What is Adolescent orthodontic treatment?
Adolescent treatment involves the orthodontic management of a patient who has all or nearly all of their adult teeth. At this time, the patient is rapidly growing due to the adolescent “growth spurt”. Treatment during this phase involves the correction of adult tooth position to maximize the bite. More severe orthodontic problems involve skeletal disharmonies with jaw deficiency or jaw excess. These growth imbalances (sometimes with genetic etiology) can often be best corrected during this rapid skeletal growth phase using growth to assist in the correction of the bite.
Is there anything special about adult orthodontic treatment?
Yes, the jaw structure of adults is no longer growing which limits correction of certain types of bite problems. Additionally, adults are more at risk for periodontal problems and adults have more missing and damaged teeth. However, adult orthodontic patients cooperate better than their adolescent counter-parts and as a result their time in orthodontic treatment is frequently shorter.
“Before and after “ photos below are patients who were treated by Drs. Musich and Busch.
Tooth size / jaw size discrepancy
- With the replacement of the primary dentition (baby teeth) to adult teeth, tooth size / jaw size problems can become apparent
- Treatment would involve analysis of study records to determine the cause of this problem
Mandibular excess/maxillary deficiency
- Anterior crossbite (under bite) may become more apparent during this growth phase due to the rapid skeletal growth of the patient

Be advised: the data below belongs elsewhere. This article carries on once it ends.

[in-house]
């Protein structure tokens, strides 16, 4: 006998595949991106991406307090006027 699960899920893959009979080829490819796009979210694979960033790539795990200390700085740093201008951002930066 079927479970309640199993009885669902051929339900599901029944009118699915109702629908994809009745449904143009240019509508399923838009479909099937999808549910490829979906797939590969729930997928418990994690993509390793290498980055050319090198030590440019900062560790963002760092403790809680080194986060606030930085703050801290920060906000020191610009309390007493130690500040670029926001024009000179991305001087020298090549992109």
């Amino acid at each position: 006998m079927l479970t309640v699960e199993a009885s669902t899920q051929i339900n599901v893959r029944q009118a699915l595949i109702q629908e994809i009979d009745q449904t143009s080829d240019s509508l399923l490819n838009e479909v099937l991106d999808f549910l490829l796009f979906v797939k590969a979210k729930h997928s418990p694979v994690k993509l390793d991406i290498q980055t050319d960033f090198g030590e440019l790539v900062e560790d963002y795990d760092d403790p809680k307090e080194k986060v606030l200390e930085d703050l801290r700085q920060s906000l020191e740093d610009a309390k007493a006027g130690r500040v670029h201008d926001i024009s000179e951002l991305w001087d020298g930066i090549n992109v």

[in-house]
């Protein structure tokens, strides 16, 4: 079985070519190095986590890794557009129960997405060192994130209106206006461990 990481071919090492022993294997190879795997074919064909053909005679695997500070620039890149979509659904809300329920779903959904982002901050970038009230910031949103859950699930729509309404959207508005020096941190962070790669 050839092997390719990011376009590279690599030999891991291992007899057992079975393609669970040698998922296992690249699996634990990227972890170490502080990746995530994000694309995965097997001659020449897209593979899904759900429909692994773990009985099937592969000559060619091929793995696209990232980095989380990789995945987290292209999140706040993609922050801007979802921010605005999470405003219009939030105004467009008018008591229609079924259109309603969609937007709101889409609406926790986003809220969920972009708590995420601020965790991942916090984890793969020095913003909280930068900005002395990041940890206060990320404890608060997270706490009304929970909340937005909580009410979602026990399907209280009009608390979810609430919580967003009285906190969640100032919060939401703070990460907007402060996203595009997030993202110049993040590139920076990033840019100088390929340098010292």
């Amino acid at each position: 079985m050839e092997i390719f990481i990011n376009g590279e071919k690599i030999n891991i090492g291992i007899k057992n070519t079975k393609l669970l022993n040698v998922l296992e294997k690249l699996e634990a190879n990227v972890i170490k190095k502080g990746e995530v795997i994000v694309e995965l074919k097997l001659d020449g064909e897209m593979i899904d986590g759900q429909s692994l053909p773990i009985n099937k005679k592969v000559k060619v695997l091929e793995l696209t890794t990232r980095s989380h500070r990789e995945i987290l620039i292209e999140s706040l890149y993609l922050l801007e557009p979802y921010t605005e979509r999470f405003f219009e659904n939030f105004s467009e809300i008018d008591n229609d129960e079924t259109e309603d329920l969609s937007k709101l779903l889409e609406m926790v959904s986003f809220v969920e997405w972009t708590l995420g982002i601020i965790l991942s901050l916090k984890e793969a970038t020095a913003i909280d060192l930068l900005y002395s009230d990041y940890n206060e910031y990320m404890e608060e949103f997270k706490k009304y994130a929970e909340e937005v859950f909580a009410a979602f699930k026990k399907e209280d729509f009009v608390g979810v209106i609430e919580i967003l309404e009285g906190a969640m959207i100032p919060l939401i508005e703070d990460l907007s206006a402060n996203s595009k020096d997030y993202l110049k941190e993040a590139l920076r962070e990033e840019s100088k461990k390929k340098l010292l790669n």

- Therapeutic diagnosis: More severe skeletal disharmonies are managed with expansion and traction of the upper jaw to assess the skeletal response after initial treatment and elimination of tooth interferences (crossbite)
- Diagnosis and treatment planning is important to quantify problems, predict future growth, and allow timing of treatment decisions to be made
Congenital absence / traumatic loss
- Missing teeth frequently have a familial/genetic factor
- Lateral incisors are the third most common missing tooth after wisdom teeth and premolars—missing lateral incisors occur in about 5% of the general population
- Treatment often requires reopening of the space and correction of midline with braces followed by replacement of the missing tooth
- Replacement is often favorable to canine substitution because of better aesthetics, function and stability
- Replacement options include—resin bonded bridges, traditional bridges or implants
Note—Implants cannot be placed until facial growth is complete
Failure of eruption / impaction
- Occurs when a tooth becomes wedged or stuck so that no further movement is possible
- Treatment involves full braces, possible arch expansion, and surgical exposure with orthodontic traction into the arch